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In his first Eilenberg Lecture at Columbia, Benedict Gross says that only recently have we been able to give examples of finite galoisian extensions $K$ of ${\bf Q}$ which are ramified only at $2$ (respectively $3$) and for which the group Gal$(K|{\bf Q})$ is not solvable. He seemed to suggest that this was made possible by recent progress in the Langlands Programme.

Question. Which such number fields have been discovered recently, and which bits of the Langlands Programme are needed to construct them ?

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These must be things roughly like 2-adic or 3-adic reps associated to the $\Delta$ function. I guess these are not too recent. But it's curious that there aren't suppose to be elementary constructions of finite extensions of the right sort. Is this really true? –  Minhyong Kim Oct 18 '11 at 6:22
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By the way, one really striking recent application of a similar flavor is this paper of Clozel and Chenevier: ams.org/journals/jams/2009-22-02/S0894-0347-08-00617-6/… –  Minhyong Kim Oct 18 '11 at 6:27
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OK, forget all my silly comments. $GL2(F_3)$ is still solvable, of course. But anyways, I guess we can figure out what needs to be done and that we will need automorphic forms on bigger groups. That's where recent work comes in, I suppose. As usual, I will leave my comments up, so others can benefit from my stupidity. –  Minhyong Kim Oct 18 '11 at 6:39
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One could try to adapt the argument by looking at Artin reps with image $\mathrm{GL}_2(F)$ where $F$ is a finite field of char. $p \in \{2,3\}$. But Serre and Tate showed that every such representation has to be ramified outside $p$ (this is one of the first steps of the proof of Serre's conjecture). So I guess one has to look at other kinds of automorphic forms. –  François Brunault Oct 18 '11 at 6:48
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@Francois/Minhyong: exactly! One needs bigger groups, so one has to wait until we can compute Hilbert modular forms better, and that's what happened, thanks mostly to Dembele. –  Kevin Buzzard Oct 18 '11 at 6:55

2 Answers 2

up vote 12 down vote accepted

Minhyong's comments indicate the issue here. If I want to come up with an extension unramified outside $p$ then why not look at the 2-dimensional mod $p$ representation attached to the $\Delta$ function? This works for all but a very small set of $p$, where either the mod $p$ representation is degenerate, or $p$ is so small that $GL(2,p)$ is solvable anyway. For example the semisimple mod 2 representation attached to the $\Delta$ function is trivial. Gross' question was how to deal with this small set of primes.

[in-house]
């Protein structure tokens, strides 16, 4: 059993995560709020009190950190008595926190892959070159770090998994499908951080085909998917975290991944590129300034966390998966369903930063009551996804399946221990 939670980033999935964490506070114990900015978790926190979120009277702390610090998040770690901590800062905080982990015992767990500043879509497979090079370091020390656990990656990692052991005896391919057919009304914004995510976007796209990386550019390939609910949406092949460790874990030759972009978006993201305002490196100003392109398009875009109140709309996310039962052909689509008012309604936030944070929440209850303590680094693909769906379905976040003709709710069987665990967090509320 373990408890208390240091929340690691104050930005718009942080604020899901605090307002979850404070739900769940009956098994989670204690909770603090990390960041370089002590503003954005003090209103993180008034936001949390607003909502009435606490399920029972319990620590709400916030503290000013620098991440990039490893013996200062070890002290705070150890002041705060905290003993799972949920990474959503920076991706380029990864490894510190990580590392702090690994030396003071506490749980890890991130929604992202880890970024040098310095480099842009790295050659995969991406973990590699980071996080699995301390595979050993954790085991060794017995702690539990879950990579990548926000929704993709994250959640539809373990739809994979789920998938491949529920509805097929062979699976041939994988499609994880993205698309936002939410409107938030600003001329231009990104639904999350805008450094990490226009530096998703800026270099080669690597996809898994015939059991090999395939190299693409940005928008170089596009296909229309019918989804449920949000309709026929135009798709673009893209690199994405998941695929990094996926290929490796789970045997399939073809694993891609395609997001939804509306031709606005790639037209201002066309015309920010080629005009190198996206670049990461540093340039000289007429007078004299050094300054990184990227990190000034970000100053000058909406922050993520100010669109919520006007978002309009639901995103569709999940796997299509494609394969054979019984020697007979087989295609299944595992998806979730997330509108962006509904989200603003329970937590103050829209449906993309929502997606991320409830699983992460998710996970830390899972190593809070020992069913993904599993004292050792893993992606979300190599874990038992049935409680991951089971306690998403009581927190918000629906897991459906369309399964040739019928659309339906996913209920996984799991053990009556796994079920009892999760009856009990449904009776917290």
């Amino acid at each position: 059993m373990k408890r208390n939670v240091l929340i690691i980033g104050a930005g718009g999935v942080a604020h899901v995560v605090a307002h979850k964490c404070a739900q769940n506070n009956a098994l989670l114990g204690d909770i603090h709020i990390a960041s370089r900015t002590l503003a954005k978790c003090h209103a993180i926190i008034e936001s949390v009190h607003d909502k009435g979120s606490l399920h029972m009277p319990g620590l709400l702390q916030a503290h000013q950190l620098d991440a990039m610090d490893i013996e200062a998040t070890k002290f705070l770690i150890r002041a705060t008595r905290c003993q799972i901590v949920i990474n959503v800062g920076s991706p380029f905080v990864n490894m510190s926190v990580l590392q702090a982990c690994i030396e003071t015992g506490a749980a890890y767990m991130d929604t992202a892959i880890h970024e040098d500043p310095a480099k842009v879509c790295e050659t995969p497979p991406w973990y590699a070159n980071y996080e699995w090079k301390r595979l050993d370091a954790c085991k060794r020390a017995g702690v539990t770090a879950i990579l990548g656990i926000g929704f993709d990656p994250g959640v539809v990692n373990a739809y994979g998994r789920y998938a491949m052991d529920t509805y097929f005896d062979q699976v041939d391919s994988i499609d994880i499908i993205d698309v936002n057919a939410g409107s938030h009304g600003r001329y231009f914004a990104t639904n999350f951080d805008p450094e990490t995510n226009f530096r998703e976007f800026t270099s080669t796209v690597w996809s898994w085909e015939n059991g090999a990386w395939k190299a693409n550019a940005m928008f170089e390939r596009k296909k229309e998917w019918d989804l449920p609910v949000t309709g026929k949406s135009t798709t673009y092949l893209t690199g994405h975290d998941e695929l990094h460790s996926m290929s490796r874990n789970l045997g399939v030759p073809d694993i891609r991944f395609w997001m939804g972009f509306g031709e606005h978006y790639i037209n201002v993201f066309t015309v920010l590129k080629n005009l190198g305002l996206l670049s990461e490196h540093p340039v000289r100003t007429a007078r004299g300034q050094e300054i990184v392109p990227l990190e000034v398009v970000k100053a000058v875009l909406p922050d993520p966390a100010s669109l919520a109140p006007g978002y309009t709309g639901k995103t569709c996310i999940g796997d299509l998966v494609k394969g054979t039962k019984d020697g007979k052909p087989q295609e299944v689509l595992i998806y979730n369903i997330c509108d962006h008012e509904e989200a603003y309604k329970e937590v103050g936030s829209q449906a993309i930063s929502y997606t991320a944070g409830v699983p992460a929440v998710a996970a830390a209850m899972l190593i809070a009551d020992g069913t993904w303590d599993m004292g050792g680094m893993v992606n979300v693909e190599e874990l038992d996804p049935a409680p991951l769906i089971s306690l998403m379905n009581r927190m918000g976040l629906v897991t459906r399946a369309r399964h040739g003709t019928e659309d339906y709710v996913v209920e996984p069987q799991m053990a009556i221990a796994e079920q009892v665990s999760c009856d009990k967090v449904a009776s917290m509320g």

For these small primes one can try other level 1 forms, of course. For example $p=691$ is a funny case where the representation attached to Delta is reducible, but for $p=691$ you can just use the level 1 weight 16 form instead. The problem with the smaller primes is harder to deal with, because e.g. a modular mod 2 representation unramified outside 2 must be reducible by an old theorem of Tate (look at bounds on discriminants -- the argument is delicate). So one has to try and look elsewhere. The trick with $p=2$ is due to Lassina Dembélé and you can get the paper at his website

http://www.warwick.ac.uk/staff/L.Dembele/

Classical modular forms don't cut the mustard, so one seeks to try the same trick with Hilbert modular forms defined over a totally real field ramified only at 2. Such totally real fields are not hard to find, so the issue is now the following computational one -- how to compute the level 1 forms? Dembélé did this, and found an explicit example which gave a Galois representation into $GL(2,k)$ with $k$ of size 8 if I remember correctly (I have to get the kids out of bed -1 minutes ago so can't check any more details).

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So it is "recent progress in the Langlands programme" in the following sense. The key theoretical result is Carayol's theorem from 1986 beefed up by Blasius-Rogawski and Taylor in 1991 or so, attaching Galois representations to Hilbert modular forms. The recent progress is in our ability to compute examples of such things on a computer. –  Kevin Buzzard Oct 18 '11 at 6:54
    
Many thanks. The paper in question is warwick.ac.uk/staff/L.Dembele/papers/nonsolvable.pdf, with and appendix warwick.ac.uk/staff/L.Dembele/papers/serre_complement.pdf by Serre. –  Chandan Singh Dalawat Oct 18 '11 at 6:56
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The case $p=3$ seems also to be done in warwick.ac.uk/staff/L.Dembele/papers/nonsolvabe-dgv-033110.pdf –  François Brunault Oct 18 '11 at 6:58
    
For the record, the case $p=5$ is treated in arxiv.org/abs/0906.4374, and the case $p=7$ in arxiv.org/abs/1005.4209 (as I learnt from this answer by Kevin Ventullo: mathoverflow.net/questions/109298/…). –  Chandan Singh Dalawat Oct 11 '12 at 14:32

The construction of such number fields is not limited to the Langlands program. For instance, to what extent are there number fields with few ramified primes and Galois group S_n? You won't be able to cook these out of automorphic forms. In this connection there is a remarkable recent example of David Roberts: a number field whose Galois group is the symmetric group on 15875 letters, and whose discriminant is $-2^{130729}5^{63437}$!

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See also worldscinet.com/ijnt/07/0702/S1793042111004113.html, where David Roberts writes down an explicit polynomial of degree $25$ whose splitting field $K$ is ramified only at $5$ and the group $\mathrm{Gal}(K|\mathbf{Q})$ is not solvable. –  Chandan Singh Dalawat May 23 '12 at 10:10

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